I have seen the original 1967 version of The Producers a number of times because I enjoy many of scenes and the script is very funny indeed. When you consider that I simply cannot abide Gene Wilder in anything, it is no small compliment to the rest of the cast that I keep returning to the film despite his irritating presence in it. Zero Mostel is extremely funny and Kenneth Mars as the German Franz Liebkind is a delight. Another highlight of this version is the performance of Dick Shawn as the hippie Hitler. I even enjoyed his audition song, ‘Love Power’, so I was especially looking forward to seeing who would play his role in the 2005 version. Unfortunately, nobody did. It was decided to go with a camp Hitler instead of a hippie one. Ho-hum.
Dick Shawn as Lorenzo St. Dubois – and Hitler.
I watched the 2005 version recently for the first time. I will not be watching it again. Never. It is poor. Nathan Lane is barely passable as Max Bialystock, but whoever told Matthew Broderick he could sing, dance or play comedy needs his or her head examined. The man is as dull as dishwater and has about as much stage presence as a potted plant. I loved him in Ferris Bueller’s Day Off (1986) and Glory (1989), but the spark he once possessed has long since gone out. As for the perpetually over-rated Will Ferrell – when is this non-talent ever going to do something that is even vaguely humorous? Kenneth Mars was outstanding as Liebkind back in ’67, but Mr. Ferrell would be hard-pressed to get the gig in a high school production if his mother was doing the casting!
Kenneth Mars 1967 Will Ferrell 2005
I read several reviews that tried to convince me that Uma Thurman all but stole the show, that her dancing with Broderick showed ‘shades of Astaire and Rogers’! Uma has long legs and a pretty face – full stop. Ginger could dance rings around her wearing diver’s boots. To place Matthew Broderick’s name in the same sentence with Fred Astaire’s in a discussion about dancing is like comparing Roseanne Arnold to Ava Gardner in a discourse on beauty.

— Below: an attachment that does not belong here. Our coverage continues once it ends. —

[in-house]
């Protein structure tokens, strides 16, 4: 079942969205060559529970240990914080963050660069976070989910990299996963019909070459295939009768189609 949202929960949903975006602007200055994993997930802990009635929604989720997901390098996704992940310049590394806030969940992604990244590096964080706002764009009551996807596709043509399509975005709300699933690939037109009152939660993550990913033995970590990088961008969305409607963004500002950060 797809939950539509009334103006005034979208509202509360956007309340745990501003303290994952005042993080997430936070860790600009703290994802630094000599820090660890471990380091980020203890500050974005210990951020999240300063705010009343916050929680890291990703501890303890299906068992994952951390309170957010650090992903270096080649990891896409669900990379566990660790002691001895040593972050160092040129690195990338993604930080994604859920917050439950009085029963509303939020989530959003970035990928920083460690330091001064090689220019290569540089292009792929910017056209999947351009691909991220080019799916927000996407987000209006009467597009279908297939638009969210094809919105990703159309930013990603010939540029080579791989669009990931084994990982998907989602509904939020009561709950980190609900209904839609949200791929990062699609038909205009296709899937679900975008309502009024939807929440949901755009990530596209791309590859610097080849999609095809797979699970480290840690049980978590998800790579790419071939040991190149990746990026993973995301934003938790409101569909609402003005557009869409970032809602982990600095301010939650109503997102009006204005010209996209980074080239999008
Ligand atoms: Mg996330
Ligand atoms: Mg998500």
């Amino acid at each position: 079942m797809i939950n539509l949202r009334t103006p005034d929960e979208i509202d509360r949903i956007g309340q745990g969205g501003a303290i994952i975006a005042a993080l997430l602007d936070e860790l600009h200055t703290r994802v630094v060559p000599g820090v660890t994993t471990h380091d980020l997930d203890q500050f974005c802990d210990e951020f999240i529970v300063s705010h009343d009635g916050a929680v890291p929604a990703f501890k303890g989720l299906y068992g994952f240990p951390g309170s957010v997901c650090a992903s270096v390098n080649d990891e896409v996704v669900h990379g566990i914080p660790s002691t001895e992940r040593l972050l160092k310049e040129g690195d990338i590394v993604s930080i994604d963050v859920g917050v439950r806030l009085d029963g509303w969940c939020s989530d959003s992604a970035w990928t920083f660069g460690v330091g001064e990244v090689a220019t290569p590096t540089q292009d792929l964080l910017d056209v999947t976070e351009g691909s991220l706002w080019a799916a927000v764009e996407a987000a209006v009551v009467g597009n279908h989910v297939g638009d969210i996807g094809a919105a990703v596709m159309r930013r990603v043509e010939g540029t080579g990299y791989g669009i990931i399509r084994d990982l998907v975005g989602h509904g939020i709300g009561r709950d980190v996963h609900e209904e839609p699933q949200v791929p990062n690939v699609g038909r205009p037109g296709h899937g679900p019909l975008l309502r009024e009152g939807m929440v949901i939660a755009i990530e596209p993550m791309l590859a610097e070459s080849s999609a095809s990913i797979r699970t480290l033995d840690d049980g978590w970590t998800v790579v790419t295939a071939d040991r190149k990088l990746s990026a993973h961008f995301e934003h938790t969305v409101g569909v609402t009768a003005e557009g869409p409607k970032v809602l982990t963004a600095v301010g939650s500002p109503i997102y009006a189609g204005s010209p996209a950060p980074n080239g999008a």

Broderick & Thurman – Astaire & Rogers my eye!
In 1967 the picture was played for laughs. Thirty-eight years later it was shot as a musical. Of course, in 1967 it contained the aforementioned tune, ‘Love Power’, ‘Prisoners of Love’, and the very catchy ‘Springtime for Hitler’, but these were the only songs. The 2005 version has two of these (neither one as well done). It ditches ‘Love Power’ and tosses in about seventeen tediously tuneless numbers that merely prolong the agony. If they must turn The Producers into a musical surely they could have dug up a few songs with melodies. The choreography, especially the piece involving about fifty supposedly elderly ladies with ‘walkers’ (some of them, in fact, were men), was tasteless, boring, unimaginative – and stupid.
the ‘walkers’ er…number
Mel Brooks’ original idea was to create a musical comedy entitled ‘Spring-time for Hitler’, and his first choice to play Leo Bloom was to be Canadian-born pop singer Paul Anka. That did not eventuate and eventually Wilder came on board instead. As much as I disliked Wilder’s portrayal of Bloom, Matthew Broderick’s effort in 2005 is infinitely worse. I find it beyond belief that of all the wonderful musicals that have featured on Broadway, The Producers won a record-breaking twelve Tonys, including the 2001 Tony Awards for best musical, book and score! Off the top of my head I can think of a hundred immeasurably better musicals than this exercise in mediocrity.